Bucking the budget-austerity tide, a House education subcommittee has unanimously reported out a bill to create a new $87 million-a-year federal program to encourage the teaching of foreign languages in schools and colleges.
Rep. Paul Simon (D-Ill.), chairman of the post-secondary education subcommittee, said he believes the program is necessary to aid the defense and intelligence communities and the United States' position in international trade after years of declining enrollment in language programs.
"Where there is a national need, we have to meet it," he said in an interview from his district office.
Secretary of Education Terrel H. Bell has been a supporter of efforts to strengthen the foreign-language capabilities of students. But, in a letter to the subcommittee, he said the administration opposes the bill because of "budgetary constraints" and philosophical disagreement about creating new categorical programs in an age of block grants.
The bill would provide $10 million to states for model foreign-language programs in local school districts, $4 million for such programs in junior and community colleges, $13 million for universities to encourage increased enrollment and $60 million for colleges with foreign-language requirements for admission and graduation.
Colleges, for instance, would receive $30 for each student enrolled in first- and second-year language courses after the school's language registrations amounted to 5 percent of the total enrollment. The school would receive $40 for each student enrolled in more advanced classes.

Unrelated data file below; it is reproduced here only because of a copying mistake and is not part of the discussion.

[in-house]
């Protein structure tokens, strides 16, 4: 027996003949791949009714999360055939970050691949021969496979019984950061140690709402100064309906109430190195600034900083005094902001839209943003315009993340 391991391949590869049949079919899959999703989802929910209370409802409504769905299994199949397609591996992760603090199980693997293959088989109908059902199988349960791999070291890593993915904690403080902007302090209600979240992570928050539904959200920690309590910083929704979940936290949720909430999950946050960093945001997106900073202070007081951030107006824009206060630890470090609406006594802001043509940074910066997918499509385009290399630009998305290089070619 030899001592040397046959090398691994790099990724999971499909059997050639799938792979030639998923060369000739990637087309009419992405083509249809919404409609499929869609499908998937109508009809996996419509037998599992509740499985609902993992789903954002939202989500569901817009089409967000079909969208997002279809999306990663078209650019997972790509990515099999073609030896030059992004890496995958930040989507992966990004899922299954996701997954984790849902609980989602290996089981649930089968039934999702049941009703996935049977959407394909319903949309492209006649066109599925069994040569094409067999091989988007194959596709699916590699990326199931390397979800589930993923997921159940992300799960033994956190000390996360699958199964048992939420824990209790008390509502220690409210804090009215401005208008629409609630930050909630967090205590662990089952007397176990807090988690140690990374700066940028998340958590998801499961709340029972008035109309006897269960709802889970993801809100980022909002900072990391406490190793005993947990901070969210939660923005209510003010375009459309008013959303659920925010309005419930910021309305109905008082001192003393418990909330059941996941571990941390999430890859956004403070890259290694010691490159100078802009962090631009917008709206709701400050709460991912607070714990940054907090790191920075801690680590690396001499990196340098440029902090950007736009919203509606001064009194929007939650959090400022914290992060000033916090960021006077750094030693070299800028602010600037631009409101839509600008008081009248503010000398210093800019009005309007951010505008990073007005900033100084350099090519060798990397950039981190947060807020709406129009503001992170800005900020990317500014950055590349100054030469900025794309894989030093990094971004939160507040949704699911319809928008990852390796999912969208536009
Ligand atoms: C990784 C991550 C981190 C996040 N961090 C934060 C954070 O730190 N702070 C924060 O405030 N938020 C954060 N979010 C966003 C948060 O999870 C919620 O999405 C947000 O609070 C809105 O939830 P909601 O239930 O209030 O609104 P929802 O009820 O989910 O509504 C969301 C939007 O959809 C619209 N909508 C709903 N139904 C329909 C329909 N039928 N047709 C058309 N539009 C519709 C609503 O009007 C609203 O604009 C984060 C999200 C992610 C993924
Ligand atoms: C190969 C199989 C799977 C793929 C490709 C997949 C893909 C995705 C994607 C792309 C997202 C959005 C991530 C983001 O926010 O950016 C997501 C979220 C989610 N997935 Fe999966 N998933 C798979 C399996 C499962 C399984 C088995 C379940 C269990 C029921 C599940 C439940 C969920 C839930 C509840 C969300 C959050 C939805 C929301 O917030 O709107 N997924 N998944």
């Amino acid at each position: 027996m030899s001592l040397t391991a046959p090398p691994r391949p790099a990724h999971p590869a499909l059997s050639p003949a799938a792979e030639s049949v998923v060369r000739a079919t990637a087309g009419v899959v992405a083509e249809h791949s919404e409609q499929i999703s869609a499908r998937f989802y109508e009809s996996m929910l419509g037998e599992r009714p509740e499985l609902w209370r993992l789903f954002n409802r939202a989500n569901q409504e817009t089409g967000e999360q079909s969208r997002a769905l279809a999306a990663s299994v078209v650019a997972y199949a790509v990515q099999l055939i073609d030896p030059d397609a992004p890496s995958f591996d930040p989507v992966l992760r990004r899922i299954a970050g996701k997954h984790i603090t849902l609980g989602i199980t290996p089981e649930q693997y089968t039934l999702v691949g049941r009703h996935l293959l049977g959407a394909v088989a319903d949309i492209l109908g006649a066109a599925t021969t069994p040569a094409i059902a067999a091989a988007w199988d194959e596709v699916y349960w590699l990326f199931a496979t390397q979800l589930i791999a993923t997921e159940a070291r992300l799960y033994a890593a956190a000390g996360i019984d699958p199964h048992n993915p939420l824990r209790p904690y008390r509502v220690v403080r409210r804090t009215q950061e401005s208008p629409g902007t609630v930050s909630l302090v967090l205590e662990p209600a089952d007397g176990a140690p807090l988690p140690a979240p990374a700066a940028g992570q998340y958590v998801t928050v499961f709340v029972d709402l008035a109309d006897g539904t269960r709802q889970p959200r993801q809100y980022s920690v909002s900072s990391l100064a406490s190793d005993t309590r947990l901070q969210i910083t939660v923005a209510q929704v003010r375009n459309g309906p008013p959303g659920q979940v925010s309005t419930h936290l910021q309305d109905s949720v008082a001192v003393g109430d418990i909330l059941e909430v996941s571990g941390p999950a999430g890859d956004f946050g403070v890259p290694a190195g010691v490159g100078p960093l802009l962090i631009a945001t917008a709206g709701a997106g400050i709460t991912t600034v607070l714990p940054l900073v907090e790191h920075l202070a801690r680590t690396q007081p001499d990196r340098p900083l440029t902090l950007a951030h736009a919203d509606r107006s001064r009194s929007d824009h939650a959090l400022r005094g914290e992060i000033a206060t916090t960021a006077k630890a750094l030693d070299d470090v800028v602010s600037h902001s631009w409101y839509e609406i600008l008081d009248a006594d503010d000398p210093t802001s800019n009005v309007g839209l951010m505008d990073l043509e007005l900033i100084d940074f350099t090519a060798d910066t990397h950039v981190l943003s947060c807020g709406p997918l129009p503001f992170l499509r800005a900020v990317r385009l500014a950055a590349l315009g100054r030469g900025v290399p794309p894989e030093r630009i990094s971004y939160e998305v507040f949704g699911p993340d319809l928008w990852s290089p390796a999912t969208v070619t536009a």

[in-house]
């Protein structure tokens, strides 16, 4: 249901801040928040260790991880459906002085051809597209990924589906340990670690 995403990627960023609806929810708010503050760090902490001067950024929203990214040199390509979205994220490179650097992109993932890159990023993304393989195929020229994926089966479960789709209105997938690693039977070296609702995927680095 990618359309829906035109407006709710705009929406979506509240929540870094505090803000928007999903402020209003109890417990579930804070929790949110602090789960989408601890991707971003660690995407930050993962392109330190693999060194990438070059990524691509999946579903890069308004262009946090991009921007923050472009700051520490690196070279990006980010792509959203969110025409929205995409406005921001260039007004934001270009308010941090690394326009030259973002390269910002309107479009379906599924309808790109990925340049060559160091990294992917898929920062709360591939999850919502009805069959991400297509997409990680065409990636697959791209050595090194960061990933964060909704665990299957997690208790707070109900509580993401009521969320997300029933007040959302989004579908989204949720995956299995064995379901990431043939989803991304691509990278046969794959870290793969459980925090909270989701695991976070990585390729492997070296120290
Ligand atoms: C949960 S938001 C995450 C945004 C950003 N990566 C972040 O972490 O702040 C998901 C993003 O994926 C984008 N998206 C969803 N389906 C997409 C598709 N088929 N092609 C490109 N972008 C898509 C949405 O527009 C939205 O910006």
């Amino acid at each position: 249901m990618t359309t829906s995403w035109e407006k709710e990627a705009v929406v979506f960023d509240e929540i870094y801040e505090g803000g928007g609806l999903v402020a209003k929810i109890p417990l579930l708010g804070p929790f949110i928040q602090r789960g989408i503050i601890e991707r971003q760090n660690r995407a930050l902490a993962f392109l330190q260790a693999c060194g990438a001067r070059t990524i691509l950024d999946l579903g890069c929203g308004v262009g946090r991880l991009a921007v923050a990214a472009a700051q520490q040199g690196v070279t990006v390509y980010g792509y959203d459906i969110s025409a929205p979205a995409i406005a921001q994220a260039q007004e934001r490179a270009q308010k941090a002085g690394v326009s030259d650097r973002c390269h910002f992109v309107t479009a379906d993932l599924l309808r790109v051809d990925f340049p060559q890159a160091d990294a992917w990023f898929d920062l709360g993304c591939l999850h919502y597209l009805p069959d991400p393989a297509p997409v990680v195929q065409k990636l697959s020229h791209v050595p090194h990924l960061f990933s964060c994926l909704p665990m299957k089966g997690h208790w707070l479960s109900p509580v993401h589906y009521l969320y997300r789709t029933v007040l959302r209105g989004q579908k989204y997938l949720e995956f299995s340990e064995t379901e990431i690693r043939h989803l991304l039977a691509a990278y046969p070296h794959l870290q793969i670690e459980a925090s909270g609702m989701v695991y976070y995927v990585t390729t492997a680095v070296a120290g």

The same $30-a-head system also would apply to colleges requiring two years of high school language for admission and a two-year college proficiency for graduation.
During hearings in July, the subcommittee heard witnesses bemoan the nation's foreign-language record. Adm. Bobby R. Inman, deputy director of the CIA, said the nation's "rapidly deteriorating" foreign-language capability was having "an adverse impact" on intelligence.
"We are especially vulnerable when it comes to the more exotic languages, such as Urdu, Arabic and Farsi," Inman testified.
Simon has written a book about the problem--"The Tongue-Tied American"--and admits he is among those deficient in foreign languages. He said that the United States is the only nation that does not require some foreign language for college graduation, and that fewer than 1 percent of the nation's 12 million college students are studying languages spoken by three-quarters of the world's population.
Simon acknowledged that he hopes to win support for the bill by focusing on its potential to aid national security.
In his letter of opposition, Bell said he thought it unrealistic to expect the bill to offer enough incentives to colleges to have a significant impact on the nation's foreign-language problem.